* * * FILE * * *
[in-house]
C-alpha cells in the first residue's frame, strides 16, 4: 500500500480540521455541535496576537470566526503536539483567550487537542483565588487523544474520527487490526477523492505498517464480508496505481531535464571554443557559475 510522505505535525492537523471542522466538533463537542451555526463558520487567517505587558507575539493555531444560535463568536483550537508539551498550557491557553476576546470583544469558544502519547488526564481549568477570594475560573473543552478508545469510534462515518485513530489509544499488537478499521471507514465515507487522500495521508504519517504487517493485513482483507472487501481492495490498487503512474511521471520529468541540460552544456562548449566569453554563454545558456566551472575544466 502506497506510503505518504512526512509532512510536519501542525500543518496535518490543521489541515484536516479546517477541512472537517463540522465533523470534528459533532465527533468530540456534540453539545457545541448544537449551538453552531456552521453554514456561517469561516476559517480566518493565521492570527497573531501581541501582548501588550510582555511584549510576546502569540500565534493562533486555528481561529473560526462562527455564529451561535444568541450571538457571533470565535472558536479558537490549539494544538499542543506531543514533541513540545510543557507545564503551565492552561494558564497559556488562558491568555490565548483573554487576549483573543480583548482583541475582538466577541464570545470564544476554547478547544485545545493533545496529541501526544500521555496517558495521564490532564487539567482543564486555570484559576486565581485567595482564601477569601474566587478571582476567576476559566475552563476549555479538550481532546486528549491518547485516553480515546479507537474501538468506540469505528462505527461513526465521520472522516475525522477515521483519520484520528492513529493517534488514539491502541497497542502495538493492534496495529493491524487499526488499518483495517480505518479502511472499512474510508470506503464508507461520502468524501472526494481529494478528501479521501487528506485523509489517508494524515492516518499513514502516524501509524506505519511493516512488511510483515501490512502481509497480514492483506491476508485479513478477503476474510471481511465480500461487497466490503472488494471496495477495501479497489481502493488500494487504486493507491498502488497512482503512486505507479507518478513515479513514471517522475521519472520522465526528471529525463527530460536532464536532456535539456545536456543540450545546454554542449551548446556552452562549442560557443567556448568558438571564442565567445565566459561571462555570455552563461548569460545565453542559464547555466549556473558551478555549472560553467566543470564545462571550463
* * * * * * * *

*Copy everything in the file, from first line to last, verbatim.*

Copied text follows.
[in-house]
C-alpha cells in the first residue's frame, strides 16, 4: 500500500480540521455541535496576537470566526503536539483567550487537542483565588487523544474520527487490526477523492505498517464480508496505481531535464571554443557559475 510522505505535525492537523471542522466538533463537542451555526463558520487567517505587558507575539493555531444560535463568536483550537508539551498550557491557553476576546470583544469558544502519547488526564481549568477570594475560573473543552478508545469510534462515518485513530489509544499488537478499521471507514465515507487522500495521508504519517504487517493485513482483507472487501481492495490498487503512474511521471520529468541540460552544456562548449566569453554563454545558456566551472575544466 502506497506510503505518504512526512509532512510536519501542525500543518496535518490543521489541515484536516479546517477541512472537517463540522465533523470534528459533532465527533468530540456534540453539545457545541448544537449551538453552531456552521453554514456561517469561516476559517480566518493565521492570527497573531501581541501582548501588550510582555511584549510576546502569540500565534493562533486555528481561529473560526462562527455564529451561535444568541450571538457571533470565535472558536479558537490549539494544538499542543506531543514533541513540545510543557507545564503551565492552561494558564497559556488562558491568555490565548483573554487576549483573543480583548482583541475582538466577541464570545470564544476554547478547544485545545493533545496529541501526544500521555496517558495521564490532564487539567482543564486555570484559576486565581485567595482564601477569601474566587478571582476567576476559566475552563476549555479538550481532546486528549491518547485516553480515546479507537474501538468506540469505528462505527461513526465521520472522516475525522477515521483519520484520528492513529493517534488514539491502541497497542502495538493492534496495529493491524487499526488499518483495517480505518479502511472499512474510508470506503464508507461520502468524501472526494481529494478528501479521501487528506485523509489517508494524515492516518499513514502516524501509524506505519511493516512488511510483515501490512502481509497480514492483506491476508485479513478477503476474510471481511465480500461487497466490503472488494471496495477495501479497489481502493488500494487504486493507491498502488497512482503512486505507479507518478513515479513514471517522475521519472520522465526528471529525463527530460536532464536532456535539456545536456543540450545546454554542449551548446556552452562549442560557443567556448568558438571564442565567445565566459561571462555570455552563461548569460545565453542559464547555466549556473558551478555549472560553467566543470564545462571550463